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Falls City family stays busy with new business venture

DALLAS -- He's an assistant principal, high school teacher and coach. She coordinates an after-school activities and enrichment program and serves as a small-town mayor.


Art and Amy Houghtaling, along with their daughters Amara (left) and Amber, took over Dallas City Cleaners in January when former owner Robin Petchell retired.

DALLAS -- He's an assistant principal, high school teacher and coach. She coordinates an after-school activities and enrichment program and serves as a small-town mayor.

And now in their "spare" time, Art and Amy Houghtaling own and operate Dallas City Cleaners.

The dynamic duo from Falls City took over ownership of the dry cleaning shop in January after former owner Robin Petchell retired. Dallas City Cleaners will celebrate its grand reopening Saturday.

Working in the shop was Amy's first job after her family moved to the area from Southern California in 2006.

Art had begun working for the Falls City School District, but Amy hadn't found a job yet.

Soon an opportunity presented itself.

She stopped in to Dallas City Cleaners to drop off a dry clean-only comforter when she noticed a sign saying, "due to a family illness the business would be closed Saturdays."

Needing a part-time weekend or evening job, Amy volunteered to help out. In a "welcome to Polk County" moment, Petchell took her up on the offer on the spot - without asking for an application or resume.

"He said, `Well that would be great. You can come in next week and start training,'" she recalled. "I came in the next week and trained and started working on Saturdays."

Eventually, she was helping out more during the week and Petchell trained her to run the business in his absence.

Amy said she and Art had planned to buy the business from Petchell when he retired, but figured it wouldn't be quite so soon.

Amy had hoped to wait until after stepping down from Falls City School District's FACES after-school program at the end of this school year. But Petchell decided 2012 was his last year.

Art was unfazed, even though it would require learning to use all the dry cleaning equipment in a short time.

"I'm the guy who likes to do laundry," he said, noting he loves it when customers bring in an item they think is impossible to clean and it ends up spotless when they pick it up.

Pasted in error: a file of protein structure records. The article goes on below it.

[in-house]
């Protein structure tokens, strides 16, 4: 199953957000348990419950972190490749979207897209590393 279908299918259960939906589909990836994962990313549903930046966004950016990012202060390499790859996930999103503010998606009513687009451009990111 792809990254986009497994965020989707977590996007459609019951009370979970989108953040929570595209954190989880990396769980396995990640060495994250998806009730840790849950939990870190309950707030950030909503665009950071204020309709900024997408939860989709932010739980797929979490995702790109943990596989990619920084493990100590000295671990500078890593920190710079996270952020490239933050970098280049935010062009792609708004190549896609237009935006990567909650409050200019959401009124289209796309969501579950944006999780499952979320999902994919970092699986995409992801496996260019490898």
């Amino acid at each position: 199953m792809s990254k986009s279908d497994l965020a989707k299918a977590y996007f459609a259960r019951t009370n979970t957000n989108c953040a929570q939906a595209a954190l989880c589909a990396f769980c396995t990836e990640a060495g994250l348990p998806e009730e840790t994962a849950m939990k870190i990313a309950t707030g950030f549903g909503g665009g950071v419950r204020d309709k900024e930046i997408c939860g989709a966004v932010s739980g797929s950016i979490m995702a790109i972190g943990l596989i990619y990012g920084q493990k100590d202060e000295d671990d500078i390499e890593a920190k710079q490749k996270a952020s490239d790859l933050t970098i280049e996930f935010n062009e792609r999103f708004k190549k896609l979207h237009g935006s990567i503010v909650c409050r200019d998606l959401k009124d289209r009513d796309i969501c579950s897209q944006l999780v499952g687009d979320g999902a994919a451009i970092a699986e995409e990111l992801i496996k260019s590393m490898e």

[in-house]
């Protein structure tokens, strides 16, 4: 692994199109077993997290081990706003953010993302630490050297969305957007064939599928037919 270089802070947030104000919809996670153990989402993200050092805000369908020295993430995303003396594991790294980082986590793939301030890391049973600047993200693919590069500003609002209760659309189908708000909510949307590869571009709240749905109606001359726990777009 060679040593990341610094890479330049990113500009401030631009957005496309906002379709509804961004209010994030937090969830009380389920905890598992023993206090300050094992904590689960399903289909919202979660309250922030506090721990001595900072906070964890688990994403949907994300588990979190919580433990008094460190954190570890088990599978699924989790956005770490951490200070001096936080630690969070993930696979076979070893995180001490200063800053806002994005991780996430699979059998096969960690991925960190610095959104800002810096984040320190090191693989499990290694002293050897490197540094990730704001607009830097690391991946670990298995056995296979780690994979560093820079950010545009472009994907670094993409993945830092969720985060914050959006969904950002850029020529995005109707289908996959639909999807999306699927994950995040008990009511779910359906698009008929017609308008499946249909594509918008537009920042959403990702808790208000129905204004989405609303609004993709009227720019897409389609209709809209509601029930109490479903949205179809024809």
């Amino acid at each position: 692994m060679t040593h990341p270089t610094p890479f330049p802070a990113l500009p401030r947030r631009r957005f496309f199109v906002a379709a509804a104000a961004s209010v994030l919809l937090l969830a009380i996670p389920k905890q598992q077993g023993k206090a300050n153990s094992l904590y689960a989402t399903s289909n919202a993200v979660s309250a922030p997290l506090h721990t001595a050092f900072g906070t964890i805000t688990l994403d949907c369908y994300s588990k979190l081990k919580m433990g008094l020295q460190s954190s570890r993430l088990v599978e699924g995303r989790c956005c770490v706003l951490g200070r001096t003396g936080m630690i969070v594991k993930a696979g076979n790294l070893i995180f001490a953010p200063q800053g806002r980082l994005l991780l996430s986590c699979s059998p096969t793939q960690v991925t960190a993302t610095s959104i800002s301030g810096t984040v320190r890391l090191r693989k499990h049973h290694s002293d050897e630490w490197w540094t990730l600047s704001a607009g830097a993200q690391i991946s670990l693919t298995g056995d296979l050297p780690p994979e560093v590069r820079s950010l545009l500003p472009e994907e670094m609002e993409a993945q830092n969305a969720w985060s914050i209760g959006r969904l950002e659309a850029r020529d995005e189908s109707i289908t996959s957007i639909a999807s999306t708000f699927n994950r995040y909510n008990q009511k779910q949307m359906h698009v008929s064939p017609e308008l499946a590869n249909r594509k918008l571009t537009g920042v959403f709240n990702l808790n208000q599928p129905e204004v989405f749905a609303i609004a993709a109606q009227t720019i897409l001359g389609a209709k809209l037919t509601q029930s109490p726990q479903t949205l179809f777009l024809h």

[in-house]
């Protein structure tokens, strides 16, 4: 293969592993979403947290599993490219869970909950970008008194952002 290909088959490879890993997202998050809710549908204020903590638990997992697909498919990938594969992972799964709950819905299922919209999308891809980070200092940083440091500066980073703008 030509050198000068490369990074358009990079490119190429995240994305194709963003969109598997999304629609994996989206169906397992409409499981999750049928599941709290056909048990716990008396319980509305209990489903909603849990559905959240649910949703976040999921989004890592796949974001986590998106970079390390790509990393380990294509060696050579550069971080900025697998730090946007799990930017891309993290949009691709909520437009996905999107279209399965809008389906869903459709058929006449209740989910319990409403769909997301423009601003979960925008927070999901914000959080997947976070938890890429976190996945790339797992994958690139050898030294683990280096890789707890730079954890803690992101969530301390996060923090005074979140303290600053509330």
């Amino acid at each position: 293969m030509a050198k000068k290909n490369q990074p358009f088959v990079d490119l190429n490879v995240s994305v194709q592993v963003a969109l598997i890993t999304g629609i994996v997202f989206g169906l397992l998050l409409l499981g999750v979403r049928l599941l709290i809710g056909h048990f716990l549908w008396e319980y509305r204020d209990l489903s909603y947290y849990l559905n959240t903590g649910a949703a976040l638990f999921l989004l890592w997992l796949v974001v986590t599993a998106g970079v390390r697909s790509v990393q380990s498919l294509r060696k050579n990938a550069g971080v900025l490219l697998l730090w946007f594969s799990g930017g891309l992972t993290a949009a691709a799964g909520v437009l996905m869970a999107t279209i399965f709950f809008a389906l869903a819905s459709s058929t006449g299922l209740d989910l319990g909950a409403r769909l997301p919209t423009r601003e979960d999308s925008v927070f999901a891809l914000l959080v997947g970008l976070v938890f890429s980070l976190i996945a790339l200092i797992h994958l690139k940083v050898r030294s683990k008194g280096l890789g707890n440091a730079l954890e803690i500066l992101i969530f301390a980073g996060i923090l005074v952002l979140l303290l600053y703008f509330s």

He pleaded his case to Amy that the cleaners would make a great family business and second career - and would provide guaranteed jobs for their daughters.

Amy, not quite convinced at first, eventually came around.

"I'm spoiled," she said. "I haven't worked a full-time 8 to 5 job since my kids were born. I've had the luxury of subbing or doing things at home that didn't require me to be anywhere, so I'm working my tail off."

Amy opens the shop in the morning and works until she needs to head back to Falls City for FACES. A part-time employee covers afternoons.

Art works at the cleaners on Fridays when he isn't working in school and on Saturdays.

Both Art and Amy say it's the customer service aspect of the business that makes all the long hours worthwhile.

"I see four or five of the same people every Saturday because that is the time they can drop off their dry cleaning," Art said. "I feel like a bartender - everybody tells their story ... it reminds me of the old TV show `Cheers.'"

Check It Out


Dallas City Cleaners.


Monday through Friday, 8 a.m. to 5:30 p.m.; Saturdays, 9 a.m. to 1 p.m.


144 SW Washington St., Dallas.


Dry cleaning, alterations, laundry service, shoe repair, leather care, area rug cleaning, comforters and drapes.

Of note:

Dallas City Cleaners will celebrate its grand reopening Saturday from 9 a.m. to 1 p.m., with service specials and refreshments provided by The Bread Board.




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